Appellant insists that its claim is not one for damages but rather for a modification of the original order, which simply required that the aircraft be returned, to require that it be returned "in an airworthy condition." Put in more straightforward terms, appellant is asking that the court order the government to repair the alleged damage to the plane. Although there is no doubt that the government's immunity from suit may sometimes turn on the nature of the relief sought, we do not believe that the question of a claimant's ability to raise a counterclaim for repairs in a forfeiture action should depend on whether it characterizes its claim as one for damages or as a request for a repair order. In either instance, the relief sought is essentially the same — reparation for damage to property. More importantly, the impact of either form of relief on the government is the same since either would require it to expend money from the public treasury for the repair of defendant's property; the only difference is whether the money is paid to a third party that provides the repair services or instead to defendant directly with the latter making the repair arrangements.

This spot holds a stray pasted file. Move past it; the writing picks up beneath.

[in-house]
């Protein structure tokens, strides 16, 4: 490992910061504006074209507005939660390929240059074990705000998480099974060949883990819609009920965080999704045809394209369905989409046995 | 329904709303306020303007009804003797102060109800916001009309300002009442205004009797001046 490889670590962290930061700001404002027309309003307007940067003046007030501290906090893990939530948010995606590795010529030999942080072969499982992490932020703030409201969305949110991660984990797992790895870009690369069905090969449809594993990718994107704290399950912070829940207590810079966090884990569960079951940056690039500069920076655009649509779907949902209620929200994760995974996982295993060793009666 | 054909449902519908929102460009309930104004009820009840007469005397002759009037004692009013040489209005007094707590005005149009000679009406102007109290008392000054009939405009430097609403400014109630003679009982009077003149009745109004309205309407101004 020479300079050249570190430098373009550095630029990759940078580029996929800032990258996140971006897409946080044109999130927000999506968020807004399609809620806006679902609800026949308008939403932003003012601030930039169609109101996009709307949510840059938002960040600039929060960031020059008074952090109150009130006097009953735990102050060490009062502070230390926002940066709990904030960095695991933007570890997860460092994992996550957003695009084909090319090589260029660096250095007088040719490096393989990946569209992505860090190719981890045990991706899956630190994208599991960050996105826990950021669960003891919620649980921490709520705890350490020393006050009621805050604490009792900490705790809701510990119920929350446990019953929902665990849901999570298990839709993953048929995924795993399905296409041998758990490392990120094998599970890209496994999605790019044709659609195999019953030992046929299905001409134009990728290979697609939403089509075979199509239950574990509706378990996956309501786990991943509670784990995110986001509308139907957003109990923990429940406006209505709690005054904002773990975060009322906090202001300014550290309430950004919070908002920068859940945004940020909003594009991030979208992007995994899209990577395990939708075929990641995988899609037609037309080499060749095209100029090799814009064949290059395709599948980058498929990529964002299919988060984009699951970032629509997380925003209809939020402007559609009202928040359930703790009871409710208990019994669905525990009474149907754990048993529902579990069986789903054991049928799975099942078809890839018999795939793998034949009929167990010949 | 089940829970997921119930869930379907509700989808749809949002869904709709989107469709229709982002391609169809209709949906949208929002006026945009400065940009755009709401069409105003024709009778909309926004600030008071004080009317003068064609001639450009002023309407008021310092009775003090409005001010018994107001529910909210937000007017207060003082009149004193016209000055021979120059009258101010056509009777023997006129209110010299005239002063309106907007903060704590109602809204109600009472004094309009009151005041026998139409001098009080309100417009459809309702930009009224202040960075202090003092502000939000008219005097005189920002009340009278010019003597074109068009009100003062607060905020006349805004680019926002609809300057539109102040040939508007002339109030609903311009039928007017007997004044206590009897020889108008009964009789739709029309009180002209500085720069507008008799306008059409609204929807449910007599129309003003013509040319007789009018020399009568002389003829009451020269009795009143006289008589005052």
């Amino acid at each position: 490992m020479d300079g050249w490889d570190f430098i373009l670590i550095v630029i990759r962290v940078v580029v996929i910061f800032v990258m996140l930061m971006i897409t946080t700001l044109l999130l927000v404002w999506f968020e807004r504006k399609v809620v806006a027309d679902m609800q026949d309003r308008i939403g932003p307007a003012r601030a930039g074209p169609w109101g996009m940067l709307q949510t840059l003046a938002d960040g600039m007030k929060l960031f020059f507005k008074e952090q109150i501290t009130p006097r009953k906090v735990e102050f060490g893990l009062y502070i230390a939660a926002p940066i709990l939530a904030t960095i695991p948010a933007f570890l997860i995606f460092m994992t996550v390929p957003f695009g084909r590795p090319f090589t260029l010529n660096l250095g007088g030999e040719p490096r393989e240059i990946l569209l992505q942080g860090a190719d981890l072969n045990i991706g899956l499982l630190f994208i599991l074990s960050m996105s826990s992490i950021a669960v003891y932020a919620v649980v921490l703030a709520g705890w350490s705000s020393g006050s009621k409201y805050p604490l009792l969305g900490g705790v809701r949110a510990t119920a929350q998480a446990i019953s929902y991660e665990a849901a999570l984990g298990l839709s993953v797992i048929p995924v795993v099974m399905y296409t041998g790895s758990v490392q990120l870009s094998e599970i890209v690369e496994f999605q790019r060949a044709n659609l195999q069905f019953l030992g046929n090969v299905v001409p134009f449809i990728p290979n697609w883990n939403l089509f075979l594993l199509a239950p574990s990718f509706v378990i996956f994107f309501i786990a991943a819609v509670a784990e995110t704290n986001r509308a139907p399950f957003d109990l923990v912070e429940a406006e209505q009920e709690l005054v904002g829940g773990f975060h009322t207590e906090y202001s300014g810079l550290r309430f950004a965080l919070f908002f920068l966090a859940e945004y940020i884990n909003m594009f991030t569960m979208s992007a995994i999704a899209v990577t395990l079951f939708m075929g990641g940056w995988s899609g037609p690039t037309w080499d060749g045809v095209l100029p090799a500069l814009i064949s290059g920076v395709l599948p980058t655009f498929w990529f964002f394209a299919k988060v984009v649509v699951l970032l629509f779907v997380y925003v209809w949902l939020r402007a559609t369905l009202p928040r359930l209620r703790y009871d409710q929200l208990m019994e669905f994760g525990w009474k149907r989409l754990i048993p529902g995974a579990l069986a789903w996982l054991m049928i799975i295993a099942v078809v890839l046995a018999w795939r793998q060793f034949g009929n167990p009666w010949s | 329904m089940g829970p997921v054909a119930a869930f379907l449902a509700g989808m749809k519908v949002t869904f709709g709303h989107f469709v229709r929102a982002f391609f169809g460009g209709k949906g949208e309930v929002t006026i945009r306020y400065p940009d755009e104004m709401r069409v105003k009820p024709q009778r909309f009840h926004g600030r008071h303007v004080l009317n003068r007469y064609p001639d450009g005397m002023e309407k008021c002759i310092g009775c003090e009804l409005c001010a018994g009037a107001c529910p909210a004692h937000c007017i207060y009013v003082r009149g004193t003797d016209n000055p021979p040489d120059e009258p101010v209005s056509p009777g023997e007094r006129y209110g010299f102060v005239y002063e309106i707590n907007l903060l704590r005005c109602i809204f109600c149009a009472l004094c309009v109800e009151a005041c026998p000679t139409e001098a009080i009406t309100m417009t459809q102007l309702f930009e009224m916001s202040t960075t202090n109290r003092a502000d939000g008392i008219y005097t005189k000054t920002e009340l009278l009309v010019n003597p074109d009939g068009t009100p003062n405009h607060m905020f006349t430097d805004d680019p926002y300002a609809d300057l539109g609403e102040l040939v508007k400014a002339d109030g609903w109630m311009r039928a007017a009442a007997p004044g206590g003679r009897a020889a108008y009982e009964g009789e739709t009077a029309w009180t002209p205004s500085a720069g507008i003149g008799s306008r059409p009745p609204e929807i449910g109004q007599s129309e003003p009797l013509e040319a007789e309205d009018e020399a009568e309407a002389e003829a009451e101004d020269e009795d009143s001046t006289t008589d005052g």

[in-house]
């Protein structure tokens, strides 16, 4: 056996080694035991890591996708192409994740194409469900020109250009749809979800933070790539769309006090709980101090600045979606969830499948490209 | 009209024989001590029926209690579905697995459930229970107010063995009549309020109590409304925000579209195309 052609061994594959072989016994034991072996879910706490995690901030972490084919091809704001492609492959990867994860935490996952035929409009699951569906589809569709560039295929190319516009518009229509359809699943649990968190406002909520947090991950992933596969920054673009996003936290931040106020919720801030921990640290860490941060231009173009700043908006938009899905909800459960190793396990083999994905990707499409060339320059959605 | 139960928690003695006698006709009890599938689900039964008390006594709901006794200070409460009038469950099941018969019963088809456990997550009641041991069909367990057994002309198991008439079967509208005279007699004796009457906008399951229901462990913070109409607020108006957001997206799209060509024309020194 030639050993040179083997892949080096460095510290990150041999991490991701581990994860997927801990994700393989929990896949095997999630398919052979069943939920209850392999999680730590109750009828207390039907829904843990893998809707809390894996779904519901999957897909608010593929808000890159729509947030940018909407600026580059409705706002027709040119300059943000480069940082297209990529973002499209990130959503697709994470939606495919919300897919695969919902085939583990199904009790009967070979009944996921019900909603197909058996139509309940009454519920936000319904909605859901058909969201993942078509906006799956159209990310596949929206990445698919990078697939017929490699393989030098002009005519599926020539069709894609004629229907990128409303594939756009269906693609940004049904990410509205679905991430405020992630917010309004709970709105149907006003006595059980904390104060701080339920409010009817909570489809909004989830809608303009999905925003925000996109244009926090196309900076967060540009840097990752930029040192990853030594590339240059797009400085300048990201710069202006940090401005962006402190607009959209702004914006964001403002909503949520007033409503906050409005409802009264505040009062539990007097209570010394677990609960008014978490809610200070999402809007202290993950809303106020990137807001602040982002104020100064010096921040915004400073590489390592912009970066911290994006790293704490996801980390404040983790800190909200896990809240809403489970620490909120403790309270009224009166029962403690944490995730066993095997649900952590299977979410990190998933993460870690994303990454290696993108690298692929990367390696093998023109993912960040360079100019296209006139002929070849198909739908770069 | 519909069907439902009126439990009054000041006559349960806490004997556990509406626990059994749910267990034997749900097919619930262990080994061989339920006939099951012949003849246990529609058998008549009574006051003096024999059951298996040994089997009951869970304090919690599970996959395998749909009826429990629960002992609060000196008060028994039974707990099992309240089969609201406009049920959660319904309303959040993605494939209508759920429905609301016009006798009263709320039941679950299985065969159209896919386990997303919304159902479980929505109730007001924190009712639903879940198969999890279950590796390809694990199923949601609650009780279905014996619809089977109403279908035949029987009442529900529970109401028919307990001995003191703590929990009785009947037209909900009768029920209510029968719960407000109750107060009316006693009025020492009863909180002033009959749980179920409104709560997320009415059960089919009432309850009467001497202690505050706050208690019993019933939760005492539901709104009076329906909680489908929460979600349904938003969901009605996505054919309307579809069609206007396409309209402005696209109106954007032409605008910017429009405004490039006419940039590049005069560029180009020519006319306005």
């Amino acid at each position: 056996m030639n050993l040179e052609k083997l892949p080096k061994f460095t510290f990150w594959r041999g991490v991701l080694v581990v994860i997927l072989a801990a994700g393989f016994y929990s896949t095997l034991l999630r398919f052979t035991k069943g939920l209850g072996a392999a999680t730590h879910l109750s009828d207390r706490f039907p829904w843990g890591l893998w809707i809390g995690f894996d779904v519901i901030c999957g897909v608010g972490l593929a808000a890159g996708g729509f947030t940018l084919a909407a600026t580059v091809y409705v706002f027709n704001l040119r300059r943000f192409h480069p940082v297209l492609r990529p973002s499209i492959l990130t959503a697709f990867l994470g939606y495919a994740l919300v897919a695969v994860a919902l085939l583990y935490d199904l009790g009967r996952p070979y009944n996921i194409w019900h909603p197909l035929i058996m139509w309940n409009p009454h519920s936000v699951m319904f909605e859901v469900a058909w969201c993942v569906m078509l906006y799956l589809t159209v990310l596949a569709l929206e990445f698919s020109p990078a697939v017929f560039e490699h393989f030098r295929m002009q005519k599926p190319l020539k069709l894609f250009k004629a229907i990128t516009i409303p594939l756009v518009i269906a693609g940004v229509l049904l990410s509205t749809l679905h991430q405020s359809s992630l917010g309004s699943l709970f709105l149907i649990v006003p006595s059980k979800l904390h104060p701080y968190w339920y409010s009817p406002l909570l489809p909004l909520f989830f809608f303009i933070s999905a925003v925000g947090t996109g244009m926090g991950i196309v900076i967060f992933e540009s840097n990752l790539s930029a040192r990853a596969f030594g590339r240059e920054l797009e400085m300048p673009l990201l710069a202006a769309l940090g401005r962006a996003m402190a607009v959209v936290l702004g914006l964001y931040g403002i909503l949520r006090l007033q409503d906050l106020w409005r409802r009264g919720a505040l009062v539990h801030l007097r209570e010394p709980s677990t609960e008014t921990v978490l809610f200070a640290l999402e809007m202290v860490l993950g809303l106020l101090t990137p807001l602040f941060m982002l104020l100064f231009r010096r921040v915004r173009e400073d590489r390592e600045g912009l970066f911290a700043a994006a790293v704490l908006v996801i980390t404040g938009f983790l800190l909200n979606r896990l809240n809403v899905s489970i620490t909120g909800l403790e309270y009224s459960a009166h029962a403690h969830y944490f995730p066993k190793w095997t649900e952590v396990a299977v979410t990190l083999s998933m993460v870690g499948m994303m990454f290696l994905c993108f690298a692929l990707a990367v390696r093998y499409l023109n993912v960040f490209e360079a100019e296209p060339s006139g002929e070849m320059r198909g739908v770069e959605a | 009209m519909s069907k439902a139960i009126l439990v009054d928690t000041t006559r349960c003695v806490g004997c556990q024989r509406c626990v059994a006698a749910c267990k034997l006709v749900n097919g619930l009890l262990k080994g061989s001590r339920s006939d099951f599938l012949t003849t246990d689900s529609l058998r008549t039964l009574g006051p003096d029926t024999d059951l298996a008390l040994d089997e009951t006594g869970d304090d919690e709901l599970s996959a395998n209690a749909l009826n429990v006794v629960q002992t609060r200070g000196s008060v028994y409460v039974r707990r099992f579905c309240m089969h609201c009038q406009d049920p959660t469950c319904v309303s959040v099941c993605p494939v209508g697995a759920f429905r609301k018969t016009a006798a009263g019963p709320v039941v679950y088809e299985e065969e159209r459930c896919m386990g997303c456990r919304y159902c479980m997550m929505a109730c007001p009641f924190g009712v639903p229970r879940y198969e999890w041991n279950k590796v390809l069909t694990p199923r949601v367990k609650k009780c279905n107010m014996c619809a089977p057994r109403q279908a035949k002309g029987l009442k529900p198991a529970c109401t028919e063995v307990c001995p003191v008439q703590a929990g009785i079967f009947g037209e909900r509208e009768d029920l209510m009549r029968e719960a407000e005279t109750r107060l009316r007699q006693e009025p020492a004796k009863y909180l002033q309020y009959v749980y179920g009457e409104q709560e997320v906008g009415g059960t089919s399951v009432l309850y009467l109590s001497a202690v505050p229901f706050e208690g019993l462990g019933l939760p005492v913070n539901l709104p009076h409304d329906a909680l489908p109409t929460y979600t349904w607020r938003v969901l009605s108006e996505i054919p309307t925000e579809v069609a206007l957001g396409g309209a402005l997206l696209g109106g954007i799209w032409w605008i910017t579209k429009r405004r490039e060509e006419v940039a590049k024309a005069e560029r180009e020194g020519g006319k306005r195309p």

In deciding appellant's Rule 60(b) motion, we must therefore address three questions: first, whether Congress, through legislation governing suits against the United States, has waived the government's immunity with respect to claims for damage to property sustained while in the custody of the Department of Customs; second, if there has been a waiver of the government's substantive immunity, whether the statutorily prescribed procedures for actions against the government allow a claim of this type to be asserted as a counterclaim in a forfeiture proceeding rather than as an independent action; and finally, if sovereign immunity would have posed no barrier to the relief sought by appellant had it claimed that relief during the original forfeiture proceeding, whether the district court is now authorized to grant that relief under Rule 60(b).